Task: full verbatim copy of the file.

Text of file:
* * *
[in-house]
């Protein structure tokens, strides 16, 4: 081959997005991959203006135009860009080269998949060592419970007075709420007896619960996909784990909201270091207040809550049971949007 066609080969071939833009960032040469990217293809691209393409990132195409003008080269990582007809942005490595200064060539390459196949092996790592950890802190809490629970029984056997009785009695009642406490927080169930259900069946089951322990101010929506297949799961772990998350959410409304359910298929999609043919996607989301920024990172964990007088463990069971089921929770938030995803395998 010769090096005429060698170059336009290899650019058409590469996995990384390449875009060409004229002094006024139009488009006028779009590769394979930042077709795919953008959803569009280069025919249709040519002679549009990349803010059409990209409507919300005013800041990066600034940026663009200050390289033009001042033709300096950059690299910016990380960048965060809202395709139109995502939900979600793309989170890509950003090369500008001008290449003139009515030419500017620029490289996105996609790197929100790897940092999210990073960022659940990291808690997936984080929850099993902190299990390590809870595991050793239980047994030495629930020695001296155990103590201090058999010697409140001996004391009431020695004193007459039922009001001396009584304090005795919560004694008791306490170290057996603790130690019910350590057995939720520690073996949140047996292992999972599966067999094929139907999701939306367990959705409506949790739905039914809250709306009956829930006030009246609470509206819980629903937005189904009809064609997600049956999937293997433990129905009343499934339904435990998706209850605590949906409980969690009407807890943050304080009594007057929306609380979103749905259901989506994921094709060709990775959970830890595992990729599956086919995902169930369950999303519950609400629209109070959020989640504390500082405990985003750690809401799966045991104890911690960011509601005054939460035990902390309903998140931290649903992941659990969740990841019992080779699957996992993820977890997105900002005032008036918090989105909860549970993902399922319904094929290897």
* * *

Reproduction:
[in-house]
């Protein structure tokens, strides 16, 4: 081959997005991959203006135009860009080269998949060592419970007075709420007896619960996909784990909201270091207040809550049971949007 066609080969071939833009960032040469990217293809691209393409990132195409003008080269990582007809942005490595200064060539390459196949092996790592950890802190809490629970029984056997009785009695009642406490927080169930259900069946089951322990101010929506297949799961772990998350959410409304359910298929999609043919996607989301920024990172964990007088463990069971089921929770938030995803395998 010769090096005429060698170059336009290899650019058409590469996995990384390449875009060409004229002094006024139009488009006028779009590769394979930042077709795919953008959803569009280069025919249709040519002679549009990349803010059409990209409507919300005013800041990066600034940026663009200050390289033009001042033709300096950059690299910016990380960048965060809202395709139109995502939900979600793309989170890509950003090369500008001008290449003139009515030419500017620029490289996105996609790197929100790897940092999210990073960022659940990291808690997936984080929850099993902190299990390590809870595991050793239980047994030495629930020695001296155990103590201090058999010697409140001996004391009431020695004193007459039922009001001396009584304090005795919560004694008791306490170290057996603790130690019910350590057995939720520690073996949140047996292992999972599966067999094929139907999701939306367990959705409506949790739905039914809250709306009956829930006030009246609470509206819980629903937005189904009809064609997600049956999937293997433990129905009343499934339904435990998706209850605590949906409980969690009407807890943050304080009594007057929306609380979103749905259901989506994921094709060709990775959970830890595992990729599956086919995902169930369950999303519950609400629209109070959020989640504390500082405990985003750690809401799966045991104890911690960011509601005054939460035990902390309903998140931290649903992941659990969740990841019992080779699957996992993820977890997105900002005032008036918090989105909860549970993902399922319904094929290897």